Forgiveness says you are given another chance to make a new beginning.ARCHBISHOP DESMOND TUTU
Forgiveness can be challenging, especially when the offending party offers either an insincere apology or nothing at all. However, it’s often the healthiest path forward, allowing us to acknowledge the wound, understand the other party’s perspective, and process our emotions in non-hurtful ways. Forgiving another person is one thing, but what happens when we commit the offense ourselves? It’s important to take responsibility for mistakes, but intense guilt and shame aren’t good for anyone in the long run.
Forgiveness doesn’t mean forgetting or excusing the harm done to you or making up with the person who caused the harm. Forgiveness brings a kind of peace that helps you go on with life.
What are the benefits of forgiving someone?
Letting go of grudges and bitterness can make way for improved health and peace of mind. Forgiveness can lead to:
- Healthier relationships
- Improved mental health
- Less anxiety, stress and hostility
- Lower blood pressure
- Fewer symptoms of depression
- A stronger immune system
- Improved heart health
- Improved self-esteem
Why is it so easy to hold a grudge?
Being hurt by someone, particularly someone you love and trust, can cause anger, sadness and confusion. If you dwell on hurtful events or situations, grudges filled with resentment, vengeance and hostility can take root. If you allow negative feelings to crowd out positive feelings, you might find yourself swallowed up by your own bitterness or sense of injustice.
Some people are naturally more forgiving than others. But even if you’re a grudge holder, almost anyone can learn to be more forgiving.
What are the effects of holding a grudge?
If you’re unforgiving, you might:
- Bring anger and bitterness into every relationship and new experience
- Become so wrapped up in the wrong that you can’t enjoy the present
- Become depressed or anxious
- Feel that your life lacks meaning or purpose, or that you’re at odds with your spiritual beliefs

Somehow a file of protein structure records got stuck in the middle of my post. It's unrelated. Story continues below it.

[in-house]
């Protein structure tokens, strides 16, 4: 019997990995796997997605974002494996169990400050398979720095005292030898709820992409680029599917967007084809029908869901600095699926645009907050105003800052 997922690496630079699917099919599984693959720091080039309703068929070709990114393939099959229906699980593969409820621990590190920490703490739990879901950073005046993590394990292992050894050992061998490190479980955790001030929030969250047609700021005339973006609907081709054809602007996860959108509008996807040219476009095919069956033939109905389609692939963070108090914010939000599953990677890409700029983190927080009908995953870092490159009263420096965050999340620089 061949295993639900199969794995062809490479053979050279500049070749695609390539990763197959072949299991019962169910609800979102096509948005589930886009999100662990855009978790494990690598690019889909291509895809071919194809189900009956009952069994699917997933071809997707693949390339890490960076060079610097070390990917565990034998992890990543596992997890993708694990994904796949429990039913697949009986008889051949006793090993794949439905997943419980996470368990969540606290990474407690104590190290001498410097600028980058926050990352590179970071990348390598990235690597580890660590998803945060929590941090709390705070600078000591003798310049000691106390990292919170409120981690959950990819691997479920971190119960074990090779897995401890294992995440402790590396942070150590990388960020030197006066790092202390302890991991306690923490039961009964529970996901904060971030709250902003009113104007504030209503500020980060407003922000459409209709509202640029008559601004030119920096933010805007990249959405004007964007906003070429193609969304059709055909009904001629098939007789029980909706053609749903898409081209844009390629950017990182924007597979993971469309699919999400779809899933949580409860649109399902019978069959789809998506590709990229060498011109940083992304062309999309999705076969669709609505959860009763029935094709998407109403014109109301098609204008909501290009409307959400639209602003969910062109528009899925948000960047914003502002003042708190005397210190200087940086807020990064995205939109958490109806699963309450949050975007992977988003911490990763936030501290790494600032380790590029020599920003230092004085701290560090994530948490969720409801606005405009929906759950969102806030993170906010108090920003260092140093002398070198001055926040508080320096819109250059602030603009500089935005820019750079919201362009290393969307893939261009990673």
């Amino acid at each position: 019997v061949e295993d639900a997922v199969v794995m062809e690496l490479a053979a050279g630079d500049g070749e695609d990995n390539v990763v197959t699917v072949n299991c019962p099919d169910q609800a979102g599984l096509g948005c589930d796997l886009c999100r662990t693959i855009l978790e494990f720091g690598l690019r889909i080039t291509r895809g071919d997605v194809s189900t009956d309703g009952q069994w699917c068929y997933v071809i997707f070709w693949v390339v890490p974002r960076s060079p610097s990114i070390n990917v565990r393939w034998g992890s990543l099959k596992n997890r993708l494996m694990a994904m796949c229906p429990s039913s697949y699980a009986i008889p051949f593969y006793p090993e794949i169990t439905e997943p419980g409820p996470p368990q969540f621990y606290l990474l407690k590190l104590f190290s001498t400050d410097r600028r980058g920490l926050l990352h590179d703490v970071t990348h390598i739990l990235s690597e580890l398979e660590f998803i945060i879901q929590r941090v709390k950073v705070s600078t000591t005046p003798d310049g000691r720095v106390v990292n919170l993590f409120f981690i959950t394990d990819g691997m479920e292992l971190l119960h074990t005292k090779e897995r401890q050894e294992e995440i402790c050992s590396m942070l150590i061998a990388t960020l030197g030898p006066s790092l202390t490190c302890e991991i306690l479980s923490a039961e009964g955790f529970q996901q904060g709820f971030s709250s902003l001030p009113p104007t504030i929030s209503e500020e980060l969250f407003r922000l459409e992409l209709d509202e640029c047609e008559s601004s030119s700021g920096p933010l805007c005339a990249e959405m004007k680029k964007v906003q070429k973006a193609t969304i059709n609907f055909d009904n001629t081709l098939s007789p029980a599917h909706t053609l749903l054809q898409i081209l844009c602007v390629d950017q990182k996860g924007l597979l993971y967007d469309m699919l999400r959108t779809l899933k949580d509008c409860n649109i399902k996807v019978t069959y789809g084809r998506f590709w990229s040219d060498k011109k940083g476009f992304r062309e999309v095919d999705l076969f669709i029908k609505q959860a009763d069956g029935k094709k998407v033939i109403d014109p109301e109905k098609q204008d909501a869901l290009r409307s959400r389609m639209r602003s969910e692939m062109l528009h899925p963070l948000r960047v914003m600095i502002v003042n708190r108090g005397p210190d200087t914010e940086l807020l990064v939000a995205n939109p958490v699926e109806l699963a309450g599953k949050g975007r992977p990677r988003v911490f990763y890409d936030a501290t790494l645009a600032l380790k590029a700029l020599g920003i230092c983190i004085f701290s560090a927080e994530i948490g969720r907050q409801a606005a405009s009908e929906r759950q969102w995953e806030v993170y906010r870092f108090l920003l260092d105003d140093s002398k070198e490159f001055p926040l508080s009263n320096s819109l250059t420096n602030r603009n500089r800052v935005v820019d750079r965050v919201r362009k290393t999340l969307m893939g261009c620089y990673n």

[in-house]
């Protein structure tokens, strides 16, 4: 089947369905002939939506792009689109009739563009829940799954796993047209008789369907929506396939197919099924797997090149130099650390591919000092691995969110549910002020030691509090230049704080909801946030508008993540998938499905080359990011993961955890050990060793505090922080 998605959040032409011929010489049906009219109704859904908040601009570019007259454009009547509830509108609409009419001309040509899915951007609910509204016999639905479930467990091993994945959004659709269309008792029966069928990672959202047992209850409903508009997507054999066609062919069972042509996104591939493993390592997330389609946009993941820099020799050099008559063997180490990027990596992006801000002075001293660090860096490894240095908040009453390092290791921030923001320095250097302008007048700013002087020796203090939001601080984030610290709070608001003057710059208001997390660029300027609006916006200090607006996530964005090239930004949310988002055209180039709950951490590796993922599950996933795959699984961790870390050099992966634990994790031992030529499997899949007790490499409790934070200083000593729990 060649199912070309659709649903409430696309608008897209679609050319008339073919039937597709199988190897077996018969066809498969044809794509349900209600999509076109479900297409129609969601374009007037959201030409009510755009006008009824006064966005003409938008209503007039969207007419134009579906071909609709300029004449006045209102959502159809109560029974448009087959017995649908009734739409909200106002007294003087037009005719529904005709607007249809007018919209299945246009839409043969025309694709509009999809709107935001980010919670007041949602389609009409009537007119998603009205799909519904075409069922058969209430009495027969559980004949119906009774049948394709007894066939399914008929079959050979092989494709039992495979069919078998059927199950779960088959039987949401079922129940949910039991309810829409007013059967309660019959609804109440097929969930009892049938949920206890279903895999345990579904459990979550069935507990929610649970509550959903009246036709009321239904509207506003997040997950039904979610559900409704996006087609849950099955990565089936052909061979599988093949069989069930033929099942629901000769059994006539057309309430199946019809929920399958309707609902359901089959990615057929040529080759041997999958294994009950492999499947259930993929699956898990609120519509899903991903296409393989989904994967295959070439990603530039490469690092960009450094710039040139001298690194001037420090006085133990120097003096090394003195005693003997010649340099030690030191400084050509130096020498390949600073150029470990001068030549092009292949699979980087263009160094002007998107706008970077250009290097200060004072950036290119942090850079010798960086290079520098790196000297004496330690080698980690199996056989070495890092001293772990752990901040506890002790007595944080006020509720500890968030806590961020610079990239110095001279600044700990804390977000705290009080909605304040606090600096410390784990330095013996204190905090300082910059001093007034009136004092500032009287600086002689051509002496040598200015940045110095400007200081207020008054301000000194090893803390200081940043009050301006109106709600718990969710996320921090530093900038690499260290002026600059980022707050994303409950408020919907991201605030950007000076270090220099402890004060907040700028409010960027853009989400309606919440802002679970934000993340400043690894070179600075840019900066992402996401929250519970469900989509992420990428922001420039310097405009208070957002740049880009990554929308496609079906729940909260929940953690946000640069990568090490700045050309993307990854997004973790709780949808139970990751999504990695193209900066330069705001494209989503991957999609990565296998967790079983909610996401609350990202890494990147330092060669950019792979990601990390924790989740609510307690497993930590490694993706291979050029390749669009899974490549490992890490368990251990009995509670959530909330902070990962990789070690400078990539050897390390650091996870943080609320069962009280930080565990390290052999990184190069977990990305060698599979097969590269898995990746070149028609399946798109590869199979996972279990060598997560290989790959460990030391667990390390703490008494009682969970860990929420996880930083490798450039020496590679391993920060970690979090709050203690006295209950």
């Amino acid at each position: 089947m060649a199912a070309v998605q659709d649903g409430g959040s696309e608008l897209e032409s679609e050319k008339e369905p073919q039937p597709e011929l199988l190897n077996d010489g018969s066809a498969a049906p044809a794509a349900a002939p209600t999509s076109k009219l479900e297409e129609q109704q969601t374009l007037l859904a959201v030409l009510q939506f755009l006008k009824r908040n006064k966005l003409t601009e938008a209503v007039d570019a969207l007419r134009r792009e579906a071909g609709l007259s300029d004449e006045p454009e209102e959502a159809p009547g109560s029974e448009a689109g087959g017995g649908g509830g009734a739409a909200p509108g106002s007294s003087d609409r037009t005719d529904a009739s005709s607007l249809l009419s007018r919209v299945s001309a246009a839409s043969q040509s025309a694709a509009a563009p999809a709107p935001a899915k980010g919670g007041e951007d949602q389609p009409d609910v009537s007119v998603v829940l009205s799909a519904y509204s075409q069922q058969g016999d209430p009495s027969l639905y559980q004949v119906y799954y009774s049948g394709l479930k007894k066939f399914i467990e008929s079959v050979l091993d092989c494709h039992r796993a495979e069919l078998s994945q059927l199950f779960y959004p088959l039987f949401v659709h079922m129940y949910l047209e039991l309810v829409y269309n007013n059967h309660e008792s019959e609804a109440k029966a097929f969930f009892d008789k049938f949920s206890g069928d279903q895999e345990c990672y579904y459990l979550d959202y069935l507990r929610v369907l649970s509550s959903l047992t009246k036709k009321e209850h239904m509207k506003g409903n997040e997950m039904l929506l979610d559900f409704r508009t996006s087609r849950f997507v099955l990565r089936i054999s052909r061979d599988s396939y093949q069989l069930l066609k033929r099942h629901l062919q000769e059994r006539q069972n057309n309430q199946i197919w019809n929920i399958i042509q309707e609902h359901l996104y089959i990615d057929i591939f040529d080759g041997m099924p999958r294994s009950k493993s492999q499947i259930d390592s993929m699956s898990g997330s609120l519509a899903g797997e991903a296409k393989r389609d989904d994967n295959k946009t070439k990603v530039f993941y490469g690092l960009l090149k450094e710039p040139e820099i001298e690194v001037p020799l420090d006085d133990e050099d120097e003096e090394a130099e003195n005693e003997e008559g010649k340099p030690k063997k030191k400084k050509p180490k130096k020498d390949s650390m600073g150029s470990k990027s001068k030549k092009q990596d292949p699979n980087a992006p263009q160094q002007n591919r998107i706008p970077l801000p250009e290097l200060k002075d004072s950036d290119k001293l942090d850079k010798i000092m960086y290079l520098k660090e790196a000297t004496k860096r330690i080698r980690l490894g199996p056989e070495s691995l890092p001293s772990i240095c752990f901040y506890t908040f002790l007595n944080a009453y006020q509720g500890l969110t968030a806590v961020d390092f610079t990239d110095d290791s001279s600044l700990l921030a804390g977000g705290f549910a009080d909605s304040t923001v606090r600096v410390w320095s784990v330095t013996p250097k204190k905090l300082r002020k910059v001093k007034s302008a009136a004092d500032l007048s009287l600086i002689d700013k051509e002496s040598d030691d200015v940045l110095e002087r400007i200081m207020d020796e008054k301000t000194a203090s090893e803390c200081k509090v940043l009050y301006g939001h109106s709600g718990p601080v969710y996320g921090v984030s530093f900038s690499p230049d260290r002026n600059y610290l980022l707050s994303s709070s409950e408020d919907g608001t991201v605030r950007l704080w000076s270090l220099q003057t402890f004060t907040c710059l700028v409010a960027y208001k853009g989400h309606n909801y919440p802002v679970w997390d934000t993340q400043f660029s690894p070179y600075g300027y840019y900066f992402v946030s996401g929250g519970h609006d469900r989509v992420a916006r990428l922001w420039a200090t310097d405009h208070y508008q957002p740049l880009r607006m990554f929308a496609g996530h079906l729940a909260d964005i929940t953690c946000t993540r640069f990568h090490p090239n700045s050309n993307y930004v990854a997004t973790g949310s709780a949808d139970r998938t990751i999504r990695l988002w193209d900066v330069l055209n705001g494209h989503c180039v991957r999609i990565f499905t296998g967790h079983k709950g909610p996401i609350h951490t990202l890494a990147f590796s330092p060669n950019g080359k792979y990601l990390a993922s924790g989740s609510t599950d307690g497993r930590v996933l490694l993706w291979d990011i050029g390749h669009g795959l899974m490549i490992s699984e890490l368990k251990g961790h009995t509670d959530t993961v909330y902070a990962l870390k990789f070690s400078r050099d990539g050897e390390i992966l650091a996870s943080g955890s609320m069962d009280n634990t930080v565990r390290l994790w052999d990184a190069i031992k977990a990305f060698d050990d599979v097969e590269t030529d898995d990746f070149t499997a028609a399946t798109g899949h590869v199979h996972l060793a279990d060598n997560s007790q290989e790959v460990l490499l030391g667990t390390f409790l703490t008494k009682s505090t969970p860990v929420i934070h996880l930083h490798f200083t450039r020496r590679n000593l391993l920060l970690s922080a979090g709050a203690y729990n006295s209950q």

- Lose valuable and enriching connectedness with others
How do I reach a state of forgiveness?
Forgiveness is a commitment to a personalized process of change. To move from suffering to forgiveness, you might:
- Recognize the value of forgiveness and how it can improve your life
- Identify what needs healing and who needs to be forgiven and for what
- Consider joining a support group or seeing a counselor
- Acknowledge your emotions about the harm done to you and how they affect your behavior, and work to release them
- Choose to forgive the person who’s offended you
- Move away from your role as victim and release the control
As you let go of grudges, you’ll no longer define your life by how you’ve been hurt. You might even find compassion and understanding.
What happens if I can’t forgive someone?
Forgiveness can be challenging, especially if the person who’s hurt you doesn’t admit wrong. If you find yourself stuck:
- Practice empathy. Try seeing the situation from the other person’s point of view.
- Ask yourself why he or she would behave in such a way. Perhaps you would have reacted similarly if you faced the same situation.
- Reflect on times you’ve hurt others and on those who’ve forgiven you.
- Be aware that forgiveness is a process, and even small hurts may need to be revisited and forgiven over and over again.
Does forgiveness guarantee reconciliation?
If the hurtful event involved someone whose relationship you otherwise value, forgiveness can lead to reconciliation. This isn’t always the case, however.
Reconciliation might be impossible if the offender has died or is unwilling to communicate with you. In other cases, reconciliation might not be appropriate. Still, forgiveness is possible — even if reconciliation isn’t.
Remember, however, you can’t force someone to forgive you. Others need to move to forgiveness in their own time. Whatever happens, commit to treating others with compassion, empathy and respect.